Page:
The Last Slaves

The Lost Stories of the Last Survivors of the American Slave Trade

Hannah Durkin

Proposal in English History

The Last Slaves tells the stories of the final survivors of the Clotilda, the last slave ship to land on US soil which docked in Mobile Bay, Alabama in July 1860; fully 52 years after a federal law banning the importation of slaves to the country, and a mere 9 months before the onset of Civil War. The subjects of Hannah’s book, who ranged in age from two to nineteen when kidnapped, died between 1922 and 1940. They were not just the last survivors of the Clotilda, but the last documented survivors of any slave ship, and thus the final act of a terrible, hugely significant, period in world history.

Over the past three years, Hannah’s scholarly research has brought to life the lives of five survivors of the Clotilda, two of which have been identified as survivors for the very first time in this book. Her research into Redoshi/Sally Smith and Matilda McCrear made news worldwide, with media coverage from the New York Times, CNN, Fox News, NPR and the BBC among many others. Her published research into one survivor, Cudjoe Lewis/Oluale Kossola in 2017 was instrumental in the ultimate publication of Zora Neale Hurston’s 1931 manuscript Barracoon, an NYT bestseller in 2018.

Drawing together the original research that has been at the heart of Dr. Durkin’s career, documenting the astonishing lives of the last slaves, this book promises to tell the incredible narrative of these five survivors. The individual stories represent years of archival, historical and sociological research to piece together five incredible stories: from kidnap in modern day Benin through a terrifying 45 day journey across the Middle Passage and the subsequent sale of the 110 African men, women and children into slavery across Alabama; to an illicit, long-term relationship with a white common-law ‘husband;’ an intersection with the early stirrings of the civil rights movement in Selma; the foundation of all-Black African Town (later Africatown) in Northern Mobile; inspiration for writers of the Harlem Renaissance (including Zora Neale Hurston); and the foundation of Gee’s Bend quiltmaker’s community – an early, ongoing, black artistic community whose cultural value remains extremely high.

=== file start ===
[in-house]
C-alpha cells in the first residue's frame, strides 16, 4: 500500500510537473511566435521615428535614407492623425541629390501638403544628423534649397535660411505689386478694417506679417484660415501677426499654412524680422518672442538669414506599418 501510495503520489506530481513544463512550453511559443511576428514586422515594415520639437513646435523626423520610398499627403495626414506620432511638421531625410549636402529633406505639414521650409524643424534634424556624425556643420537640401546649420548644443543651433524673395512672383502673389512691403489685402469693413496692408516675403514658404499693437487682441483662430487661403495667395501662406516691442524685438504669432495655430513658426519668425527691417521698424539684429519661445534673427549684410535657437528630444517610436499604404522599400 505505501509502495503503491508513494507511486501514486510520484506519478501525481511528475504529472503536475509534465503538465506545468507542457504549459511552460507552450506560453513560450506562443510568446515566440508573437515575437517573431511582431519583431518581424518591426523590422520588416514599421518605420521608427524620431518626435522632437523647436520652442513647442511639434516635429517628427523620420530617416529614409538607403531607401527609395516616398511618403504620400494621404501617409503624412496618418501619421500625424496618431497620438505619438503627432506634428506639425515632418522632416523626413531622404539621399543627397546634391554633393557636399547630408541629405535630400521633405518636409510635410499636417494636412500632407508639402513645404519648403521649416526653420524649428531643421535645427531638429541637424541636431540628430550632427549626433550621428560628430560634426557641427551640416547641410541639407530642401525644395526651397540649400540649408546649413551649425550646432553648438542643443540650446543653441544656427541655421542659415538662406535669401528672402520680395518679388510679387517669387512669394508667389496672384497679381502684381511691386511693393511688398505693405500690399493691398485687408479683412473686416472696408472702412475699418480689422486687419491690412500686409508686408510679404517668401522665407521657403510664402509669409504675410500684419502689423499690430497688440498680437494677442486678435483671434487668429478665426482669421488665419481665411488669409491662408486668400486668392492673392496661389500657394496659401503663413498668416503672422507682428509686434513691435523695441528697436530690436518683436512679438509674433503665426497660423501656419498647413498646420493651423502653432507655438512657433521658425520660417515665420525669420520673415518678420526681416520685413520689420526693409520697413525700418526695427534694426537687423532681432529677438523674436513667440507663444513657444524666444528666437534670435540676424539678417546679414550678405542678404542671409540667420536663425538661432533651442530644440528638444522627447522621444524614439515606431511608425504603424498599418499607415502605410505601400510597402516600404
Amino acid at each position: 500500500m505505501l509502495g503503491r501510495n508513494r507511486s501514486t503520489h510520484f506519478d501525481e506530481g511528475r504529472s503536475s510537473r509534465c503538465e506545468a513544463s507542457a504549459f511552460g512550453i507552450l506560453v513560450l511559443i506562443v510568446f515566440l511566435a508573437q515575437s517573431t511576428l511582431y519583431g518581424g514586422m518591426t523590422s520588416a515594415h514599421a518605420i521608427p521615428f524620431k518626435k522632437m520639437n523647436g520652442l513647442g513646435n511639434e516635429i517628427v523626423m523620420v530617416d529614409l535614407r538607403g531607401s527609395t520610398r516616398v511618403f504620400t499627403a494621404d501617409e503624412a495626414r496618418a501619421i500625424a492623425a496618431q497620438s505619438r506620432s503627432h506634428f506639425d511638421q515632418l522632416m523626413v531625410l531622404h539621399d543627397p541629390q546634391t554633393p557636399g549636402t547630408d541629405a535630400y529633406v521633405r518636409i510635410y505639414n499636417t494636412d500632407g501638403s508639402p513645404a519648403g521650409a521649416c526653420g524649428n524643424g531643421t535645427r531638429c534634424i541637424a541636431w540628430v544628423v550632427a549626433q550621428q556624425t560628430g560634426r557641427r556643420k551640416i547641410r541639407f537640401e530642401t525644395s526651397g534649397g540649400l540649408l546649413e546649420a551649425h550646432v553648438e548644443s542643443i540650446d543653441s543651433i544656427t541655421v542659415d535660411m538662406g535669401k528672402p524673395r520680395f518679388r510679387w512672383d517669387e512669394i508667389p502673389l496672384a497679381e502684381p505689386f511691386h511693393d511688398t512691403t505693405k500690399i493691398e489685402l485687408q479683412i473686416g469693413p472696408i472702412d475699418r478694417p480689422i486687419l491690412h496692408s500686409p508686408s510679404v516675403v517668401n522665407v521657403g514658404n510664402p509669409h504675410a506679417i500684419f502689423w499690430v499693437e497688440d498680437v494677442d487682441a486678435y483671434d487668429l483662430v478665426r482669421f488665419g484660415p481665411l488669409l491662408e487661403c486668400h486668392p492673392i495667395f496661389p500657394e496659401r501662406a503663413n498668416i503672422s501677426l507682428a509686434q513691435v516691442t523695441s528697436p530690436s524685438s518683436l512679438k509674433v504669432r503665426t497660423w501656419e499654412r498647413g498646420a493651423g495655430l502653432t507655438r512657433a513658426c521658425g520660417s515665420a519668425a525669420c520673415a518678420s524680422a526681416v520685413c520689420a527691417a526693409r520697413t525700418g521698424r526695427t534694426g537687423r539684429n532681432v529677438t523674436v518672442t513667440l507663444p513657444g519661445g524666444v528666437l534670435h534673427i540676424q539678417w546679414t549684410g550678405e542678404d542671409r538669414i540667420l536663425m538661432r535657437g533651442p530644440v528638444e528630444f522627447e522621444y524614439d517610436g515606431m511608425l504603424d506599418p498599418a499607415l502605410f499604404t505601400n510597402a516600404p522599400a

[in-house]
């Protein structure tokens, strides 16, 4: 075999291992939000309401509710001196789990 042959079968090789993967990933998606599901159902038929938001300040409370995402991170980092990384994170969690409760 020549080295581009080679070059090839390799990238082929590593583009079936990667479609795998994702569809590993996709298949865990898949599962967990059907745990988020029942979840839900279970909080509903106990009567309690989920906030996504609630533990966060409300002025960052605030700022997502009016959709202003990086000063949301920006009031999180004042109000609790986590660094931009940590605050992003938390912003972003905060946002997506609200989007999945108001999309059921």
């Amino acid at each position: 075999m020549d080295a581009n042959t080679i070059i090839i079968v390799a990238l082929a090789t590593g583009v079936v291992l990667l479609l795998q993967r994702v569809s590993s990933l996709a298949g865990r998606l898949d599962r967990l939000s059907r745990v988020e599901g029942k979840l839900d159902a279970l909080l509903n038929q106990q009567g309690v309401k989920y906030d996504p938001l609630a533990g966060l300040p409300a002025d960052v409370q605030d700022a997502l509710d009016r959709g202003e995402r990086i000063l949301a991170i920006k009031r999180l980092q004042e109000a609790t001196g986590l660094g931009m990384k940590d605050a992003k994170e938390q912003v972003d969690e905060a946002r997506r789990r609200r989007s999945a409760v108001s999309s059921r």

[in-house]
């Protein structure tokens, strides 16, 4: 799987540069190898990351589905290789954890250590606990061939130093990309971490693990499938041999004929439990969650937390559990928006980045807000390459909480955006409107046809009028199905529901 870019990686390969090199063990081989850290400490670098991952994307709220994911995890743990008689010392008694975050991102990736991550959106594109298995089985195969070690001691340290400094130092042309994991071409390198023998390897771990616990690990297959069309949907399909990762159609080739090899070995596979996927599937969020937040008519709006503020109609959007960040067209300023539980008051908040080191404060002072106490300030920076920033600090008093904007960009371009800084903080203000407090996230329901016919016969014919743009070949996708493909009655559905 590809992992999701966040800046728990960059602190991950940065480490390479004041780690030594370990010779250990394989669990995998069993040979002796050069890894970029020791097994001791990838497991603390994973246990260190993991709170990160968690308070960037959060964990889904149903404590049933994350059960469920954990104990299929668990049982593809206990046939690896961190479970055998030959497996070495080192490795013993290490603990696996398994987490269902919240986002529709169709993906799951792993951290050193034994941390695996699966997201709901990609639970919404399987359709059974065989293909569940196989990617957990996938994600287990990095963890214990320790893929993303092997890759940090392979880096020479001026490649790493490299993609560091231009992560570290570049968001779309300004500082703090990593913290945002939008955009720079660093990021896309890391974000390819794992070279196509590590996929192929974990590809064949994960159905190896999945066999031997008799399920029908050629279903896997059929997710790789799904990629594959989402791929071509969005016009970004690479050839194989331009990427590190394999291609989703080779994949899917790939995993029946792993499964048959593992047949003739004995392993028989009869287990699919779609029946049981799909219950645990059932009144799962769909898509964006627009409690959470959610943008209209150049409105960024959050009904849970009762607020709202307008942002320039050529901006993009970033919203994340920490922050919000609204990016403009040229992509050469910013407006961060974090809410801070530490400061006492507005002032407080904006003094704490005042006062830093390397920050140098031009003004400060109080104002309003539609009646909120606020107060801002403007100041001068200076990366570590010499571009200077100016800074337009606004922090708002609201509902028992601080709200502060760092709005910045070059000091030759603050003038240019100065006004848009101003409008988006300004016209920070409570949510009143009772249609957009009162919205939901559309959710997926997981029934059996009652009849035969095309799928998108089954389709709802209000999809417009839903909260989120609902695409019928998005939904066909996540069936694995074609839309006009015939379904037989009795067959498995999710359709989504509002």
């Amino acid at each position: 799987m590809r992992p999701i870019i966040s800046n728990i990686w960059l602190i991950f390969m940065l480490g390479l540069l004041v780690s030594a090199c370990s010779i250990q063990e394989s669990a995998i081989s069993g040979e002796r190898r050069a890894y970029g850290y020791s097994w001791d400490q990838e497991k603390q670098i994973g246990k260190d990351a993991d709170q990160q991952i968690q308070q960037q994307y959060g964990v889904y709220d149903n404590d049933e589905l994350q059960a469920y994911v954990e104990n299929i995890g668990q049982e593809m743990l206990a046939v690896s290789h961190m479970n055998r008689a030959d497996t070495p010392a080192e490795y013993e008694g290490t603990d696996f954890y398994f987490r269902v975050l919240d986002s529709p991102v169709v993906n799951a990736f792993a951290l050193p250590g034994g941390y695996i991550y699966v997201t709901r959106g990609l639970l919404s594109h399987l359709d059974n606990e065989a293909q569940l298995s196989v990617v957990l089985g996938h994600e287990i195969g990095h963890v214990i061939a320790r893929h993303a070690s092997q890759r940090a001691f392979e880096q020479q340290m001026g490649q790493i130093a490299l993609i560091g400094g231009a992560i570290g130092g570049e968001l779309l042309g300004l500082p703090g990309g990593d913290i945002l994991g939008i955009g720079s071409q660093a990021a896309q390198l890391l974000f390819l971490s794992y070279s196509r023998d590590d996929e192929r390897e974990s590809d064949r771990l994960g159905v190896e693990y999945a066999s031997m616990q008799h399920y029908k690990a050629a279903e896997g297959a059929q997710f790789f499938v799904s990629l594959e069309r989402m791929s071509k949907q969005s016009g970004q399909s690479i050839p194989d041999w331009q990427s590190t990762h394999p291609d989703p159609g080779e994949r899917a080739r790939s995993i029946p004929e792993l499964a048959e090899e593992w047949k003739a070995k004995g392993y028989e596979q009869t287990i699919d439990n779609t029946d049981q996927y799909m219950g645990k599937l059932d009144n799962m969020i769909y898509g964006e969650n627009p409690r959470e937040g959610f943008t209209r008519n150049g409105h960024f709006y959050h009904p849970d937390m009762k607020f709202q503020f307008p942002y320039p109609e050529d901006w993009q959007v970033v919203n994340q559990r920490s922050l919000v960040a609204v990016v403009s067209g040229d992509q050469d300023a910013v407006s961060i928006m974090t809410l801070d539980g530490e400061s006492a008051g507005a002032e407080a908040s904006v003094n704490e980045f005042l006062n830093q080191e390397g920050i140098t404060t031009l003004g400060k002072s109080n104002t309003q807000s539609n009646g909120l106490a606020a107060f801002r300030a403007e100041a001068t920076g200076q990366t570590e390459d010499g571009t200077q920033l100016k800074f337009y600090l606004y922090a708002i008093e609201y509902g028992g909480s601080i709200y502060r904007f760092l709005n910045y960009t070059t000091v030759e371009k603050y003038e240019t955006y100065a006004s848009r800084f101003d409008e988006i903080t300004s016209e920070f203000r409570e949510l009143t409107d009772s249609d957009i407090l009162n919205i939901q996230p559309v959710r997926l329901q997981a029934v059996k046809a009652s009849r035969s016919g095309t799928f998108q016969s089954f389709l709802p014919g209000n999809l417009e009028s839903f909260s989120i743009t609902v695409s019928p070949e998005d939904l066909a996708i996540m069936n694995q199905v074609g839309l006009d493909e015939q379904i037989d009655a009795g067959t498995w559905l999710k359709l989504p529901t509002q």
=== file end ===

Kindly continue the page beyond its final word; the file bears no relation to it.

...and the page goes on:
The Last Slaves uncovers a crucial piece of American history, shedding light on the realities of slavery and its long reach into the 20th century and beyond. With key insights into the harsh realities that shaped the daily lives of African Americans, the enormous cultural impact of enslaved persons and their descendants, and the direct links between the burgeoning civil rights movement of the first half of the Twentieth Century and these last survivors of the middle passage, this book is a vital and fascinating exploration of untold – and previously unknown narratives.

The Last Slaves interweaves archival research and historical narrative into an astonishing, deeply compelling tapestry. It promises to be an essential narrative for years to come, an historical tour-de-force and a great commercial success.